Gilded Afternoons

The following was prepared as a column for the Boise Weekly. Thought I could get away with a baseball story—sort of—because it would have come out in Wednesday’s paper, and I was counting on the World Series going seven games. But my story got pushed back a week, the Series ended as I anticipated, and now the timing was wrong. Plus, I had, in the meantime, written a piece not so dependent on coinciding with something else for its effect.

But I am never one to throw away something that took me two or three hours to write, so here it is, while we’re still basking in the afterglow of the baseball season.—Bill Cope

Gilded Afternoons and the End of Amity

Pardon me, please, for a personal indulgence in rural nostalgia—a brief memento of a more bucolic time and setting. As I have spent little time rehashing my pastoral past over the past 22 years on these pages, I feel entitled to a quick dip in Ye Olde Village Wistful Well (and I don’t mean “The Village At Meridian, which ain’t olde, ain’t a village, and ain’t someplace I’d go to dip anything in), especially since this story involves the confluence of a World Series, an warm communal memory, and a modern tragedy little more than a month old.

I start with the fact that long before so many of our present-day neighbors decided—for reasons beyond me—that the Chicago Cubs are the regional favorites, another team commanded local baseball loyalties, at least for a season. The Pittsburg Pirates. I had just turned 13 when the Pirates beat the Yankees, four games to three, in the 1960 Series, but was plenty old enough to be excited, as was the rest of my town’s citizenry, that there was a Meridian boy on the roster. Vernon Law, pitcher. He was with the Pirates throughout his career, 1950 to 1967, and in spite of taking the mound with an ankle injury and torn muscles in his hurling shoulder, Law was the winning pitcher in Games One and Four against New York.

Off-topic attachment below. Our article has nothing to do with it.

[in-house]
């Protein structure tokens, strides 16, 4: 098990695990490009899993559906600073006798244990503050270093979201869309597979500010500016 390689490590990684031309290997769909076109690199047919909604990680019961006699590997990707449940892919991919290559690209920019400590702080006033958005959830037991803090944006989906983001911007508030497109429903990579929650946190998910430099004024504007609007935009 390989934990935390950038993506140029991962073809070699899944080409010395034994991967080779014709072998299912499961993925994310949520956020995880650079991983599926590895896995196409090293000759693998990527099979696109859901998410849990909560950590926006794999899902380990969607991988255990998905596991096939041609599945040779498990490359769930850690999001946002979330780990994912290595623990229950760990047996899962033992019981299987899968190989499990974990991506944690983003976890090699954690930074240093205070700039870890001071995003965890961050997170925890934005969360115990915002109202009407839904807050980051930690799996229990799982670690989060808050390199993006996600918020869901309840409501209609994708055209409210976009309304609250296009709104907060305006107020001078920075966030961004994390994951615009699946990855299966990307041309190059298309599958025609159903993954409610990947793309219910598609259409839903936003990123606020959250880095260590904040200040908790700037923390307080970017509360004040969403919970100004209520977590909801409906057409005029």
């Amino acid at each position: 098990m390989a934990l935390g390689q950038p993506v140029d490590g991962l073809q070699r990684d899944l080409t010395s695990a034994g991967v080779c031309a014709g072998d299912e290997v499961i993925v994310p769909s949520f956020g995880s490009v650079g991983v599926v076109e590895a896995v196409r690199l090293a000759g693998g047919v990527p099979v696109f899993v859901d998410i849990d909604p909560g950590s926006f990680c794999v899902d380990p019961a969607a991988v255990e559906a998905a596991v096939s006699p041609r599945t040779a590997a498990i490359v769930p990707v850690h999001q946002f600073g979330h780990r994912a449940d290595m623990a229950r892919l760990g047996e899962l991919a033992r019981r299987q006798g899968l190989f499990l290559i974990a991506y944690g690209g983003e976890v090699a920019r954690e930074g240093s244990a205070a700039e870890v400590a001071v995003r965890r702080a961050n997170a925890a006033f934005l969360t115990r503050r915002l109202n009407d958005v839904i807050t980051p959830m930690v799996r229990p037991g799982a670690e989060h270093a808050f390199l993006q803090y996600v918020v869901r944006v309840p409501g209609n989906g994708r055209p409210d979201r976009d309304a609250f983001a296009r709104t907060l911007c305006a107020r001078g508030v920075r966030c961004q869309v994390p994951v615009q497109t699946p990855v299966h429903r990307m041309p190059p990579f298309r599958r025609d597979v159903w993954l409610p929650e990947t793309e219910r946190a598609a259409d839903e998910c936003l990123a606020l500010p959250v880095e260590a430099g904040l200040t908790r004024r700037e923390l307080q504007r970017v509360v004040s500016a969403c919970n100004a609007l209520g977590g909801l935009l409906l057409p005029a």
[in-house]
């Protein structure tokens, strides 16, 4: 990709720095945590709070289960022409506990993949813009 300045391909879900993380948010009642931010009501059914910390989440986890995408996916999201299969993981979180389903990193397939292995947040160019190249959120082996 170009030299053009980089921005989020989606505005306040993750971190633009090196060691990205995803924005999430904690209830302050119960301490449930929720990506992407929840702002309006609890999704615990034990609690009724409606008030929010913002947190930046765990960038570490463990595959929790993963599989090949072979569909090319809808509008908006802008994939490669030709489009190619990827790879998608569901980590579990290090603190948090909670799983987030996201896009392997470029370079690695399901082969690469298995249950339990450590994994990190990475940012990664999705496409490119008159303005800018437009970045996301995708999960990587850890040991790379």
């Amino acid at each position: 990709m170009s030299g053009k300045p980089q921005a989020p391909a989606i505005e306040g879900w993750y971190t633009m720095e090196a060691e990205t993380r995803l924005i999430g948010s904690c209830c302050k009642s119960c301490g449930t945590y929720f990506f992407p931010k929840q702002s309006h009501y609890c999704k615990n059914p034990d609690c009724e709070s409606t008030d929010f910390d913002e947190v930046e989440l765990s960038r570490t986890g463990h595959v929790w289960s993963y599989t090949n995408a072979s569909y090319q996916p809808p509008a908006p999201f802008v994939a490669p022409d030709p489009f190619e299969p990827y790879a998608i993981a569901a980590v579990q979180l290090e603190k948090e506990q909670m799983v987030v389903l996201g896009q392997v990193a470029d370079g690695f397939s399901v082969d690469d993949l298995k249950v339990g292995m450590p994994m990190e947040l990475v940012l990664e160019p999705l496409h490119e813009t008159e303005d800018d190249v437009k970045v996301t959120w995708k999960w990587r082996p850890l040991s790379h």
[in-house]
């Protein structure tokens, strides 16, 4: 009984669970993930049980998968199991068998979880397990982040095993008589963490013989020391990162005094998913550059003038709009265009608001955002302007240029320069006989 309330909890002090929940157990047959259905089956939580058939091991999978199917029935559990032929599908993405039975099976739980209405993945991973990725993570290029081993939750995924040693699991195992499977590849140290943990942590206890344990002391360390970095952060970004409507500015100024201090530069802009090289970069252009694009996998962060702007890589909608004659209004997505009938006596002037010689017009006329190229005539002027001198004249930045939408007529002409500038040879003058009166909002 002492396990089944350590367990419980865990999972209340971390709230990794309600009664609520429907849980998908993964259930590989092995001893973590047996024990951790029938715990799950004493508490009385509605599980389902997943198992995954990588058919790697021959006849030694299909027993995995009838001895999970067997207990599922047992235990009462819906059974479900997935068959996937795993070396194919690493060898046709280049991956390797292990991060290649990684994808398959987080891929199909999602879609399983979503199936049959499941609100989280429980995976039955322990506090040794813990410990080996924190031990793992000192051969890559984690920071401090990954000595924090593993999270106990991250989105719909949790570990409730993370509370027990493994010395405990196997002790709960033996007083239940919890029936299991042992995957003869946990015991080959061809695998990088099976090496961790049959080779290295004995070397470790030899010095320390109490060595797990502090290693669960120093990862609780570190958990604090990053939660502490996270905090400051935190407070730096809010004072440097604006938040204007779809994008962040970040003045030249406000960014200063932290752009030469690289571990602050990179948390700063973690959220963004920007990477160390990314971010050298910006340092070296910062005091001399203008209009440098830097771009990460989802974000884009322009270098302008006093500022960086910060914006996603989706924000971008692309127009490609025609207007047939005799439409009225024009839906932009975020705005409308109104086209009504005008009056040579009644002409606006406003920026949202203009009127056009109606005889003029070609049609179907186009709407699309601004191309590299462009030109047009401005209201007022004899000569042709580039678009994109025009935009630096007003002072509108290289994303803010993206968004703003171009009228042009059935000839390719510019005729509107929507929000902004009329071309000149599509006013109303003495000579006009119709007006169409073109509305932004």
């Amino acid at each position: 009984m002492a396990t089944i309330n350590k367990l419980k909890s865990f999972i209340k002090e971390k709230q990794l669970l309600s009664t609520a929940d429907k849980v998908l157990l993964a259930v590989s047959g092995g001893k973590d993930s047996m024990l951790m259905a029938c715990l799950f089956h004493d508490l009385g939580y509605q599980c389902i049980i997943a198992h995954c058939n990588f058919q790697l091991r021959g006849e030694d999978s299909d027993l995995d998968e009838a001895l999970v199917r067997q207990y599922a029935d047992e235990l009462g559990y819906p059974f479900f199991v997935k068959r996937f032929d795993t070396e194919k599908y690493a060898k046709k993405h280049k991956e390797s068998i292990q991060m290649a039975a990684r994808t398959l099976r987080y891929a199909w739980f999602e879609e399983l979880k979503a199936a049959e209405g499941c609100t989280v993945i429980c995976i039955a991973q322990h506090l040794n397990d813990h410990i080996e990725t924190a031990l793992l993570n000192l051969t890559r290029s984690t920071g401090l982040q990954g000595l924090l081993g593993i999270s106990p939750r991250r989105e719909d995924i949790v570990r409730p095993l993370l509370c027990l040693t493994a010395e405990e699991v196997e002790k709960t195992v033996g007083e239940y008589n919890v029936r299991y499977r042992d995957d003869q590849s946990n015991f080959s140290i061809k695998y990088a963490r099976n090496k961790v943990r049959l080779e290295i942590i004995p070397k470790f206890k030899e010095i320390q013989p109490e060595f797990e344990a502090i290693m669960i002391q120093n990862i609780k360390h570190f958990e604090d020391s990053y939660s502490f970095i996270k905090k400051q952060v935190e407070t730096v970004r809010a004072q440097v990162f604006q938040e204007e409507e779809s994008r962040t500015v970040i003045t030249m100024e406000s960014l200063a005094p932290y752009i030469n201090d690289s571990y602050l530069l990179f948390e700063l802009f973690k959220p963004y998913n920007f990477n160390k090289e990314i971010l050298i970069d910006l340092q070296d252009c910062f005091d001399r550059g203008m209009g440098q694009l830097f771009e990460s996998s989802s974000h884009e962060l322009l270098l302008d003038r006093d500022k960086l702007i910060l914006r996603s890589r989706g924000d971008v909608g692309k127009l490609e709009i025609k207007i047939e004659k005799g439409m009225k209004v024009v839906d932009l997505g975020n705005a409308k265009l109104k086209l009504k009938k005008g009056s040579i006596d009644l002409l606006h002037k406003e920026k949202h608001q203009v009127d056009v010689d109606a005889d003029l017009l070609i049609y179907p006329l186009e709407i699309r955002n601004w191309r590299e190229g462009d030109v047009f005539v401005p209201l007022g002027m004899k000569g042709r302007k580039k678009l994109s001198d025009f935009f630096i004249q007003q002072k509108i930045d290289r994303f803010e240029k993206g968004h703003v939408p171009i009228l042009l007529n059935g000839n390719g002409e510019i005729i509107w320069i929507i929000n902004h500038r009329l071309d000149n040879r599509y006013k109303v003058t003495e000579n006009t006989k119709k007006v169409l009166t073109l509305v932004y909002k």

That fall was also my first and only year attending Amity School. With its oiled floors and thin, lath and plaster walls, it was one of a network of two-room schoolhouses set out among the dairy barns and alfalfa fields that defined Meridian at the time. I’d spent the first three years in one school, the next two at another, and the six grade—the final year in the boondocks before me (and the other 18 classmates with whom I matured from scamp to pubescence) would be bussed into town to join the rest of Meridian’s student population—at Amity. That same year, a modern school—by which I mean a pumice block bunker with enough floor space to accommodate six classes and indoor toilets—was under construction less than two miles from Amity, and we would be the last class to ever attend that intimate little school.